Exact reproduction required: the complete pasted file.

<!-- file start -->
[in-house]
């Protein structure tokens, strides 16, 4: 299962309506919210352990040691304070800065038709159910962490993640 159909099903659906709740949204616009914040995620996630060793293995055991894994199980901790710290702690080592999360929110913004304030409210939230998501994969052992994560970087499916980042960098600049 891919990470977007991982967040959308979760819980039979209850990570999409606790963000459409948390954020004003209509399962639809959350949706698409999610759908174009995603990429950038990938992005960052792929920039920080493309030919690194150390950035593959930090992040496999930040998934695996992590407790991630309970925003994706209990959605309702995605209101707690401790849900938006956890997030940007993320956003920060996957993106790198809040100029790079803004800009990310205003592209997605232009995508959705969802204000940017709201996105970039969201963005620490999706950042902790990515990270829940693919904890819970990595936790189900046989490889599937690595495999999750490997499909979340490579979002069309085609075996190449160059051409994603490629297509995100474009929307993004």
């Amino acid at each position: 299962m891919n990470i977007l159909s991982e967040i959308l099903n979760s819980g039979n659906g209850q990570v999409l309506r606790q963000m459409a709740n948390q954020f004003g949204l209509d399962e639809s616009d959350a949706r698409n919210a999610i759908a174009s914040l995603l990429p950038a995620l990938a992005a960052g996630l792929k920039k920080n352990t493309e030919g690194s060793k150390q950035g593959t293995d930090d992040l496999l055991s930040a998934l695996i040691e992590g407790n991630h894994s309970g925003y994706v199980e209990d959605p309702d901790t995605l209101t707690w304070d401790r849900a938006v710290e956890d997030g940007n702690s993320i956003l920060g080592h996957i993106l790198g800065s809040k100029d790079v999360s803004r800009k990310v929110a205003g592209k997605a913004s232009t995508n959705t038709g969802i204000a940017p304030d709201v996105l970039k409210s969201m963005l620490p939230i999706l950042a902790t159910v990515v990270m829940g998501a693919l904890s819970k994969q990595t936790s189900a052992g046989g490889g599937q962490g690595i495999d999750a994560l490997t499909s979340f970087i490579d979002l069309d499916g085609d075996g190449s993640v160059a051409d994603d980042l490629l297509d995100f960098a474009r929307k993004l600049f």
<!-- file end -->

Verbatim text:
[in-house]
């Protein structure tokens, strides 16, 4: 299962309506919210352990040691304070800065038709159910962490993640 159909099903659906709740949204616009914040995620996630060793293995055991894994199980901790710290702690080592999360929110913004304030409210939230998501994969052992994560970087499916980042960098600049 891919990470977007991982967040959308979760819980039979209850990570999409606790963000459409948390954020004003209509399962639809959350949706698409999610759908174009995603990429950038990938992005960052792929920039920080493309030919690194150390950035593959930090992040496999930040998934695996992590407790991630309970925003994706209990959605309702995605209101707690401790849900938006956890997030940007993320956003920060996957993106790198809040100029790079803004800009990310205003592209997605232009995508959705969802204000940017709201996105970039969201963005620490999706950042902790990515990270829940693919904890819970990595936790189900046989490889599937690595495999999750490997499909979340490579979002069309085609075996190449160059051409994603490629297509995100474009929307993004």
């Amino acid at each position: 299962m891919n990470i977007l159909s991982e967040i959308l099903n979760s819980g039979n659906g209850q990570v999409l309506r606790q963000m459409a709740n948390q954020f004003g949204l209509d399962e639809s616009d959350a949706r698409n919210a999610i759908a174009s914040l995603l990429p950038a995620l990938a992005a960052g996630l792929k920039k920080n352990t493309e030919g690194s060793k150390q950035g593959t293995d930090d992040l496999l055991s930040a998934l695996i040691e992590g407790n991630h894994s309970g925003y994706v199980e209990d959605p309702d901790t995605l209101t707690w304070d401790r849900a938006v710290e956890d997030g940007n702690s993320i956003l920060g080592h996957i993106l790198g800065s809040k100029d790079v999360s803004r800009k990310v929110a205003g592209k997605a913004s232009t995508n959705t038709g969802i204000a940017p304030d709201v996105l970039k409210s969201m963005l620490p939230i999706l950042a902790t159910v990515v990270m829940g998501a693919l904890s819970k994969q990595t936790s189900a052992g046989g490889g599937q962490g690595i495999d999750a994560l490997t499909s979340f970087i490579d979002l069309d499916g085609d075996g190449s993640v160059a051409d994603d980042l490629l297509d995100f960098a474009r929307k993004l600049f």